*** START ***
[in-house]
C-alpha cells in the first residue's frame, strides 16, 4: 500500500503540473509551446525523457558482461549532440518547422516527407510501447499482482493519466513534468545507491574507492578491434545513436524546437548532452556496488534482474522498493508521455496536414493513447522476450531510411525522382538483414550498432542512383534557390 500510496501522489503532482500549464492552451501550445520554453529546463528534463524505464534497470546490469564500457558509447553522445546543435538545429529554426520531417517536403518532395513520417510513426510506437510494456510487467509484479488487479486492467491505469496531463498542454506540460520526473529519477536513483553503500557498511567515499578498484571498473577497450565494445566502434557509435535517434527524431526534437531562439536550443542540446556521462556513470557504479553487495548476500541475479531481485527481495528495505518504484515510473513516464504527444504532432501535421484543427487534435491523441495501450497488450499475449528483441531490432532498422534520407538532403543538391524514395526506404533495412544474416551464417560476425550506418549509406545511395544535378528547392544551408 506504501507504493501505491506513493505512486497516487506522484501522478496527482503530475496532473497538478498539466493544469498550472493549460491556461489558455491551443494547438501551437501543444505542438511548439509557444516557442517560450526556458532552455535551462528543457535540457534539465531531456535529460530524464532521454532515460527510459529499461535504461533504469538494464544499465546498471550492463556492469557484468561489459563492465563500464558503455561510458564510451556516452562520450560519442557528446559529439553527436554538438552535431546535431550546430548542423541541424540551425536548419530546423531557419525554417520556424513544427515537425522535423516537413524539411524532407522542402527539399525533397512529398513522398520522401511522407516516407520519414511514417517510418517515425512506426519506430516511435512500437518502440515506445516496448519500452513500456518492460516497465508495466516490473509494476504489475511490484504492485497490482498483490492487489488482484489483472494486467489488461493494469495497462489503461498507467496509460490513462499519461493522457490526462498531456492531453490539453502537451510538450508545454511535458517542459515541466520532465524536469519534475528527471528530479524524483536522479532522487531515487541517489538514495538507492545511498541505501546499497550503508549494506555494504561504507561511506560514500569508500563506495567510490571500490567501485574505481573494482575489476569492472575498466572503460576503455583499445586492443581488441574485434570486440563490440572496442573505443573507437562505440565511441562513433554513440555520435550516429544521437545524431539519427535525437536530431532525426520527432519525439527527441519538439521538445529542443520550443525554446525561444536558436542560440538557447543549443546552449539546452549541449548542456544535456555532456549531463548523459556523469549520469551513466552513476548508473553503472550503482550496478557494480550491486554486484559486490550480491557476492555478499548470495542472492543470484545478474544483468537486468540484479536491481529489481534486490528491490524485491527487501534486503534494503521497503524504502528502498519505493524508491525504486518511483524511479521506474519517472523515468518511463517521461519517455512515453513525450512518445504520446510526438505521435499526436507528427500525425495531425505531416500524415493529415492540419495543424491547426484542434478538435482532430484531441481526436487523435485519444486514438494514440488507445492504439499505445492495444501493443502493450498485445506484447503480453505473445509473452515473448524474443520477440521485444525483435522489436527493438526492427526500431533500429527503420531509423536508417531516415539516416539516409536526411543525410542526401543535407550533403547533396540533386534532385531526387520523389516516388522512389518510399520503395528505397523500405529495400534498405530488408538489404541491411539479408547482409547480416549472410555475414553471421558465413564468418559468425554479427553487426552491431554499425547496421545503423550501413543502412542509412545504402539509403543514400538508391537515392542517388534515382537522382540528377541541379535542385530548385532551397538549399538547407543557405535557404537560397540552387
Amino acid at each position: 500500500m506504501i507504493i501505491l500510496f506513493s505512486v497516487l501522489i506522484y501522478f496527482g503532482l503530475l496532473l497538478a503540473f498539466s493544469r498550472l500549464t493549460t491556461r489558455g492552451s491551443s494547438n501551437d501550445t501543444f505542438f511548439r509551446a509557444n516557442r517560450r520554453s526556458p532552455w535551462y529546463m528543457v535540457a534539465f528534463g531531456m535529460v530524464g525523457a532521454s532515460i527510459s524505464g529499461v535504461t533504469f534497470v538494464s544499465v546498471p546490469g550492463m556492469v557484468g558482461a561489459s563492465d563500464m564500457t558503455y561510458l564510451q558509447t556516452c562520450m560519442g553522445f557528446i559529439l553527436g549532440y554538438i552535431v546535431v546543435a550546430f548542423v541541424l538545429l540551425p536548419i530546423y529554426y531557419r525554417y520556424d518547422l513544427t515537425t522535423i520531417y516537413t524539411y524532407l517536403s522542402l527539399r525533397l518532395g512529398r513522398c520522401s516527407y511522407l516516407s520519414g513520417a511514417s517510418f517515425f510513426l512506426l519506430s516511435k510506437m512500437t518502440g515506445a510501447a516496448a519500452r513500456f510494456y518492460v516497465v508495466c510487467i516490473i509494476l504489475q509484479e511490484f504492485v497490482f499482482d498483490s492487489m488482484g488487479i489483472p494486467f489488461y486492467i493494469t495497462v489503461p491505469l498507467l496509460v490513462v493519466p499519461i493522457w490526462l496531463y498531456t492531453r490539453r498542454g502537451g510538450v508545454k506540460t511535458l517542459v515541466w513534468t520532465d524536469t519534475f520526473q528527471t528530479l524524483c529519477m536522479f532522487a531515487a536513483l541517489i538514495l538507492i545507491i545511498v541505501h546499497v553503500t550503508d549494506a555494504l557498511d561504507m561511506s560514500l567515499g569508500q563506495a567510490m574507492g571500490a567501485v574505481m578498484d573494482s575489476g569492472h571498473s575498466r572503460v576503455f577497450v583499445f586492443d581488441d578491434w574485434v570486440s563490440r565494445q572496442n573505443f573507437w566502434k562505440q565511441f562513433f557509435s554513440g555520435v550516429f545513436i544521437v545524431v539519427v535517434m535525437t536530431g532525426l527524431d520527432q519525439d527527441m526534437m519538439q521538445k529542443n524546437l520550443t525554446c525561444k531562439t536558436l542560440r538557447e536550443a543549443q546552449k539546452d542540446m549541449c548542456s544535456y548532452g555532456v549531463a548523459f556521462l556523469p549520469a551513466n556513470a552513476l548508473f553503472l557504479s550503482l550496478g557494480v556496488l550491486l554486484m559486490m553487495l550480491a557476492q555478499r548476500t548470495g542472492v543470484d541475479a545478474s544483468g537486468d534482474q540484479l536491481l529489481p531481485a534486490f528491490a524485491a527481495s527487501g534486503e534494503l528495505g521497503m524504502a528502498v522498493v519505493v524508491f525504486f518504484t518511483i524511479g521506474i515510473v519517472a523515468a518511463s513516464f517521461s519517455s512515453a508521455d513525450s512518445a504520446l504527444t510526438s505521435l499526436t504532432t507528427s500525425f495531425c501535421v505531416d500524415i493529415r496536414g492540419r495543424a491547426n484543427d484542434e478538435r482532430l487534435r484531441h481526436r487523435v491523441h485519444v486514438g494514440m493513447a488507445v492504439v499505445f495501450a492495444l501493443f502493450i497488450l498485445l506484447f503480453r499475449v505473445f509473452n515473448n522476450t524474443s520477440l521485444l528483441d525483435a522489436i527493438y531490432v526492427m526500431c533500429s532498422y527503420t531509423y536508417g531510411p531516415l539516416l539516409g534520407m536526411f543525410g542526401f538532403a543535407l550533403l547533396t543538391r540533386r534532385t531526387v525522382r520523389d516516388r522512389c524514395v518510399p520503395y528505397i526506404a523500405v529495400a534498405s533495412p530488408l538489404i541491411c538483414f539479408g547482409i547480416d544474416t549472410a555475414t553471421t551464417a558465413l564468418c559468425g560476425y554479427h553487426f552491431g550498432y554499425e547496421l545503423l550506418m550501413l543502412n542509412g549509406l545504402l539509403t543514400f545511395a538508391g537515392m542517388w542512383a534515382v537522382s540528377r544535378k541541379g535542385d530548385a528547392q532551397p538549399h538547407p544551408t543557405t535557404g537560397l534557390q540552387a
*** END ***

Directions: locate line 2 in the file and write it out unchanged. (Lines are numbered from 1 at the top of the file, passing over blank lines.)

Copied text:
C-alpha cells in the first residue's frame, strides 16, 4: 500500500503540473509551446525523457558482461549532440518547422516527407510501447499482482493519466513534468545507491574507492578491434545513436524546437548532452556496488534482474522498493508521455496536414493513447522476450531510411525522382538483414550498432542512383534557390 500510496501522489503532482500549464492552451501550445520554453529546463528534463524505464534497470546490469564500457558509447553522445546543435538545429529554426520531417517536403518532395513520417510513426510506437510494456510487467509484479488487479486492467491505469496531463498542454506540460520526473529519477536513483553503500557498511567515499578498484571498473577497450565494445566502434557509435535517434527524431526534437531562439536550443542540446556521462556513470557504479553487495548476500541475479531481485527481495528495505518504484515510473513516464504527444504532432501535421484543427487534435491523441495501450497488450499475449528483441531490432532498422534520407538532403543538391524514395526506404533495412544474416551464417560476425550506418549509406545511395544535378528547392544551408 506504501507504493501505491506513493505512486497516487506522484501522478496527482503530475496532473497538478498539466493544469498550472493549460491556461489558455491551443494547438501551437501543444505542438511548439509557444516557442517560450526556458532552455535551462528543457535540457534539465531531456535529460530524464532521454532515460527510459529499461535504461533504469538494464544499465546498471550492463556492469557484468561489459563492465563500464558503455561510458564510451556516452562520450560519442557528446559529439553527436554538438552535431546535431550546430548542423541541424540551425536548419530546423531557419525554417520556424513544427515537425522535423516537413524539411524532407522542402527539399525533397512529398513522398520522401511522407516516407520519414511514417517510418517515425512506426519506430516511435512500437518502440515506445516496448519500452513500456518492460516497465508495466516490473509494476504489475511490484504492485497490482498483490492487489488482484489483472494486467489488461493494469495497462489503461498507467496509460490513462499519461493522457490526462498531456492531453490539453502537451510538450508545454511535458517542459515541466520532465524536469519534475528527471528530479524524483536522479532522487531515487541517489538514495538507492545511498541505501546499497550503508549494506555494504561504507561511506560514500569508500563506495567510490571500490567501485574505481573494482575489476569492472575498466572503460576503455583499445586492443581488441574485434570486440563490440572496442573505443573507437562505440565511441562513433554513440555520435550516429544521437545524431539519427535525437536530431532525426520527432519525439527527441519538439521538445529542443520550443525554446525561444536558436542560440538557447543549443546552449539546452549541449548542456544535456555532456549531463548523459556523469549520469551513466552513476548508473553503472550503482550496478557494480550491486554486484559486490550480491557476492555478499548470495542472492543470484545478474544483468537486468540484479536491481529489481534486490528491490524485491527487501534486503534494503521497503524504502528502498519505493524508491525504486518511483524511479521506474519517472523515468518511463517521461519517455512515453513525450512518445504520446510526438505521435499526436507528427500525425495531425505531416500524415493529415492540419495543424491547426484542434478538435482532430484531441481526436487523435485519444486514438494514440488507445492504439499505445492495444501493443502493450498485445506484447503480453505473445509473452515473448524474443520477440521485444525483435522489436527493438526492427526500431533500429527503420531509423536508417531516415539516416539516409536526411543525410542526401543535407550533403547533396540533386534532385531526387520523389516516388522512389518510399520503395528505397523500405529495400534498405530488408538489404541491411539479408547482409547480416549472410555475414553471421558465413564468418559468425554479427553487426552491431554499425547496421545503423550501413543502412542509412545504402539509403543514400538508391537515392542517388534515382537522382540528377541541379535542385530548385532551397538549399538547407543557405535557404537560397540552387